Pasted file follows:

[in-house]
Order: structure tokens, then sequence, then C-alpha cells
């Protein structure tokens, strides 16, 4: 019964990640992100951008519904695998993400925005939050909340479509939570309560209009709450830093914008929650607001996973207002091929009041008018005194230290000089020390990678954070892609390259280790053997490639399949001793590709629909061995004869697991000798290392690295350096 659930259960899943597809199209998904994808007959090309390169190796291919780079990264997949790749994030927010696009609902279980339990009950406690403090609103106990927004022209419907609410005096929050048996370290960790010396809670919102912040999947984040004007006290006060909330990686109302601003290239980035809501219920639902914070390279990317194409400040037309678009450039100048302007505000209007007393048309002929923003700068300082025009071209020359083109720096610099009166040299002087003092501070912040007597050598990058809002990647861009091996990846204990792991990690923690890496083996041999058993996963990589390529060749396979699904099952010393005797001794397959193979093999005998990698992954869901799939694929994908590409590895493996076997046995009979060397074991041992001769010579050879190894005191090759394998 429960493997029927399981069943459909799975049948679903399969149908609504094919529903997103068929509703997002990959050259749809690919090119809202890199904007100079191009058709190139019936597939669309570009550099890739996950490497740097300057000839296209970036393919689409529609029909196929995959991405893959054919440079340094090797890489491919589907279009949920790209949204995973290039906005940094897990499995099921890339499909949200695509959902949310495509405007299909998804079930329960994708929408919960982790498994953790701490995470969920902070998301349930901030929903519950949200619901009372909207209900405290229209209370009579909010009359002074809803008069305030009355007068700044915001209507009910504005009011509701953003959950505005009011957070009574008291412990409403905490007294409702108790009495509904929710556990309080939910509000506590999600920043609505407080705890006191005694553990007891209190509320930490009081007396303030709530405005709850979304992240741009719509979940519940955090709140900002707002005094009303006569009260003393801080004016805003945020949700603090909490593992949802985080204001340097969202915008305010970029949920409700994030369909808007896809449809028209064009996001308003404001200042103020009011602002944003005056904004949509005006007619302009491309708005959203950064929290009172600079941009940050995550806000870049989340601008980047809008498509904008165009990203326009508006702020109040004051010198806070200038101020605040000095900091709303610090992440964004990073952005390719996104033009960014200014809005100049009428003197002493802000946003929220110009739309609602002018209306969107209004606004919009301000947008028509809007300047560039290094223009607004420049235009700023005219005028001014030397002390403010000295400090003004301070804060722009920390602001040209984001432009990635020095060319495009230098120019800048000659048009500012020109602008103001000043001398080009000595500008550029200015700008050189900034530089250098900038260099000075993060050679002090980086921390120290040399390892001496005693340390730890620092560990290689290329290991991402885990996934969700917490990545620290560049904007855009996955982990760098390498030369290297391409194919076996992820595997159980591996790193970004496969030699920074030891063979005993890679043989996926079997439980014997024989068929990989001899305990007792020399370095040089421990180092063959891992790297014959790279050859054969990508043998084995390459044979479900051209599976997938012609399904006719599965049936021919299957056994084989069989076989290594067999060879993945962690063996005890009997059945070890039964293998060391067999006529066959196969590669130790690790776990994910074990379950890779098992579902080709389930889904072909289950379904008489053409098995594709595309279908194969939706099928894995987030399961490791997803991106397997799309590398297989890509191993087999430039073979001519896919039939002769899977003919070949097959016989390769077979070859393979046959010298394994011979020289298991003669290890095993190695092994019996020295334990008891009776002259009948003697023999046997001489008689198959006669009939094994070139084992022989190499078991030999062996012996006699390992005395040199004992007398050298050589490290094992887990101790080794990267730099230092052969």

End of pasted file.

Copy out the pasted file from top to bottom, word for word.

[in-house]
Order: structure tokens, then sequence, then C-alpha cells
């Protein structure tokens, strides 16, 4: 019964990640992100951008519904695998993400925005939050909340479509939570309560209009709450830093914008929650607001996973207002091929009041008018005194230290000089020390990678954070892609390259280790053997490639399949001793590709629909061995004869697991000798290392690295350096 659930259960899943597809199209998904994808007959090309390169190796291919780079990264997949790749994030927010696009609902279980339990009950406690403090609103106990927004022209419907609410005096929050048996370290960790010396809670919102912040999947984040004007006290006060909330990686109302601003290239980035809501219920639902914070390279990317194409400040037309678009450039100048302007505000209007007393048309002929923003700068300082025009071209020359083109720096610099009166040299002087003092501070912040007597050598990058809002990647861009091996990846204990792991990690923690890496083996041999058993996963990589390529060749396979699904099952010393005797001794397959193979093999005998990698992954869901799939694929994908590409590895493996076997046995009979060397074991041992001769010579050879190894005191090759394998 429960493997029927399981069943459909799975049948679903399969149908609504094919529903997103068929509703997002990959050259749809690919090119809202890199904007100079191009058709190139019936597939669309570009550099890739996950490497740097300057000839296209970036393919689409529609029909196929995959991405893959054919440079340094090797890489491919589907279009949920790209949204995973290039906005940094897990499995099921890339499909949200695509959902949310495509405007299909998804079930329960994708929408919960982790498994953790701490995470969920902070998301349930901030929903519950949200619901009372909207209900405290229209209370009579909010009359002074809803008069305030009355007068700044915001209507009910504005009011509701953003959950505005009011957070009574008291412990409403905490007294409702108790009495509904929710556990309080939910509000506590999600920043609505407080705890006191005694553990007891209190509320930490009081007396303030709530405005709850979304992240741009719509979940519940955090709140900002707002005094009303006569009260003393801080004016805003945020949700603090909490593992949802985080204001340097969202915008305010970029949920409700994030369909808007896809449809028209064009996001308003404001200042103020009011602002944003005056904004949509005006007619302009491309708005959203950064929290009172600079941009940050995550806000870049989340601008980047809008498509904008165009990203326009508006702020109040004051010198806070200038101020605040000095900091709303610090992440964004990073952005390719996104033009960014200014809005100049009428003197002493802000946003929220110009739309609602002018209306969107209004606004919009301000947008028509809007300047560039290094223009607004420049235009700023005219005028001014030397002390403010000295400090003004301070804060722009920390602001040209984001432009990635020095060319495009230098120019800048000659048009500012020109602008103001000043001398080009000595500008550029200015700008050189900034530089250098900038260099000075993060050679002090980086921390120290040399390892001496005693340390730890620092560990290689290329290991991402885990996934969700917490990545620290560049904007855009996955982990760098390498030369290297391409194919076996992820595997159980591996790193970004496969030699920074030891063979005993890679043989996926079997439980014997024989068929990989001899305990007792020399370095040089421990180092063959891992790297014959790279050859054969990508043998084995390459044979479900051209599976997938012609399904006719599965049936021919299957056994084989069989076989290594067999060879993945962690063996005890009997059945070890039964293998060391067999006529066959196969590669130790690790776990994910074990379950890779098992579902080709389930889904072909289950379904008489053409098995594709595309279908194969939706099928894995987030399961490791997803991106397997799309590398297989890509191993087999430039073979001519896919039939002769899977003919070949097959016989390769077979070859393979046959010298394994011979020289298991003669290890095993190695092994019996020295334990008891009776002259009948003697023999046997001489008689198959006669009939094994070139084992022989190499078991030999062996012996006699390992005395040199004992007398050298050589490290094992887990101790080794990267730099230092052969």